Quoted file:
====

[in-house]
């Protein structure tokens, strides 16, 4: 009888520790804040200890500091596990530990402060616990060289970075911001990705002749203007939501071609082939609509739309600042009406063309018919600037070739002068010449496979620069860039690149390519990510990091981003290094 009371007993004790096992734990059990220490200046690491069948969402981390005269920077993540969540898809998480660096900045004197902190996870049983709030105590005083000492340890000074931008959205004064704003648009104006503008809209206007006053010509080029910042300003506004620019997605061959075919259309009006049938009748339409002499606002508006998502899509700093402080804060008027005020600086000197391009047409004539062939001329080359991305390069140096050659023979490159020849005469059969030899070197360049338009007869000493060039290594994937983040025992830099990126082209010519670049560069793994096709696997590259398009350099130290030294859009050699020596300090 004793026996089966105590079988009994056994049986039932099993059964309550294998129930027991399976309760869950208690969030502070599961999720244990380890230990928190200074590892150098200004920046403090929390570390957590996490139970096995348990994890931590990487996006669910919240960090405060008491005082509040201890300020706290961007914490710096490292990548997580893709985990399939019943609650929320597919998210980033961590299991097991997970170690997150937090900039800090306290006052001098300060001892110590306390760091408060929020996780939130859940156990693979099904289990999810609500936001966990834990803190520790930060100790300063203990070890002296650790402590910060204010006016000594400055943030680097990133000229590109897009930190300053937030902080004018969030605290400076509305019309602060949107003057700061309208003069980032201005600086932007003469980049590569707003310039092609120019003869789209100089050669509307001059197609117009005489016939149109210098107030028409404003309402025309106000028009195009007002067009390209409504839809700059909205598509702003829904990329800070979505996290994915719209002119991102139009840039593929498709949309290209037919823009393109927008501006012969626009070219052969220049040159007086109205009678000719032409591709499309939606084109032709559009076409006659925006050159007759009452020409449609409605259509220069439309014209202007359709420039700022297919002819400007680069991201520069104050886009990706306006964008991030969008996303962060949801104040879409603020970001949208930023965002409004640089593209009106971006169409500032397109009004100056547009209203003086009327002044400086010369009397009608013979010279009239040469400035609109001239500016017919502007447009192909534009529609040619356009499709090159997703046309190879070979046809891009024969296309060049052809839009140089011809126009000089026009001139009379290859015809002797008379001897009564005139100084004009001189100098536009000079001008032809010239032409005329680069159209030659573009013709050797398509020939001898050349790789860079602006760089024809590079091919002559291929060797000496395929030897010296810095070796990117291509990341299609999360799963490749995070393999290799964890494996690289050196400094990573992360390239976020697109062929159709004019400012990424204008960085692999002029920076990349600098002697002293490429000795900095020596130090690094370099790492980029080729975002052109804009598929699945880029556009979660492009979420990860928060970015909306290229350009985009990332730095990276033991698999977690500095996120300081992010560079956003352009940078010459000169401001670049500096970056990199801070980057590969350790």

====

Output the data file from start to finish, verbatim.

[in-house]
């Protein structure tokens, strides 16, 4: 009888520790804040200890500091596990530990402060616990060289970075911001990705002749203007939501071609082939609509739309600042009406063309018919600037070739002068010449496979620069860039690149390519990510990091981003290094 009371007993004790096992734990059990220490200046690491069948969402981390005269920077993540969540898809998480660096900045004197902190996870049983709030105590005083000492340890000074931008959205004064704003648009104006503008809209206007006053010509080029910042300003506004620019997605061959075919259309009006049938009748339409002499606002508006998502899509700093402080804060008027005020600086000197391009047409004539062939001329080359991305390069140096050659023979490159020849005469059969030899070197360049338009007869000493060039290594994937983040025992830099990126082209010519670049560069793994096709696997590259398009350099130290030294859009050699020596300090 004793026996089966105590079988009994056994049986039932099993059964309550294998129930027991399976309760869950208690969030502070599961999720244990380890230990928190200074590892150098200004920046403090929390570390957590996490139970096995348990994890931590990487996006669910919240960090405060008491005082509040201890300020706290961007914490710096490292990548997580893709985990399939019943609650929320597919998210980033961590299991097991997970170690997150937090900039800090306290006052001098300060001892110590306390760091408060929020996780939130859940156990693979099904289990999810609500936001966990834990803190520790930060100790300063203990070890002296650790402590910060204010006016000594400055943030680097990133000229590109897009930190300053937030902080004018969030605290400076509305019309602060949107003057700061309208003069980032201005600086932007003469980049590569707003310039092609120019003869789209100089050669509307001059197609117009005489016939149109210098107030028409404003309402025309106000028009195009007002067009390209409504839809700059909205598509702003829904990329800070979505996290994915719209002119991102139009840039593929498709949309290209037919823009393109927008501006012969626009070219052969220049040159007086109205009678000719032409591709499309939606084109032709559009076409006659925006050159007759009452020409449609409605259509220069439309014209202007359709420039700022297919002819400007680069991201520069104050886009990706306006964008991030969008996303962060949801104040879409603020970001949208930023965002409004640089593209009106971006169409500032397109009004100056547009209203003086009327002044400086010369009397009608013979010279009239040469400035609109001239500016017919502007447009192909534009529609040619356009499709090159997703046309190879070979046809891009024969296309060049052809839009140089011809126009000089026009001139009379290859015809002797008379001897009564005139100084004009001189100098536009000079001008032809010239032409005329680069159209030659573009013709050797398509020939001898050349790789860079602006760089024809590079091919002559291929060797000496395929030897010296810095070796990117291509990341299609999360799963490749995070393999290799964890494996690289050196400094990573992360390239976020697109062929159709004019400012990424204008960085692999002029920076990349600098002697002293490429000795900095020596130090690094370099790492980029080729975002052109804009598929699945880029556009979660492009979420990860928060970015909306290229350009985009990332730095990276033991698999977690500095996120300081992010560079956003352009940078010459000169401001670049500096970056990199801070980057590969350790």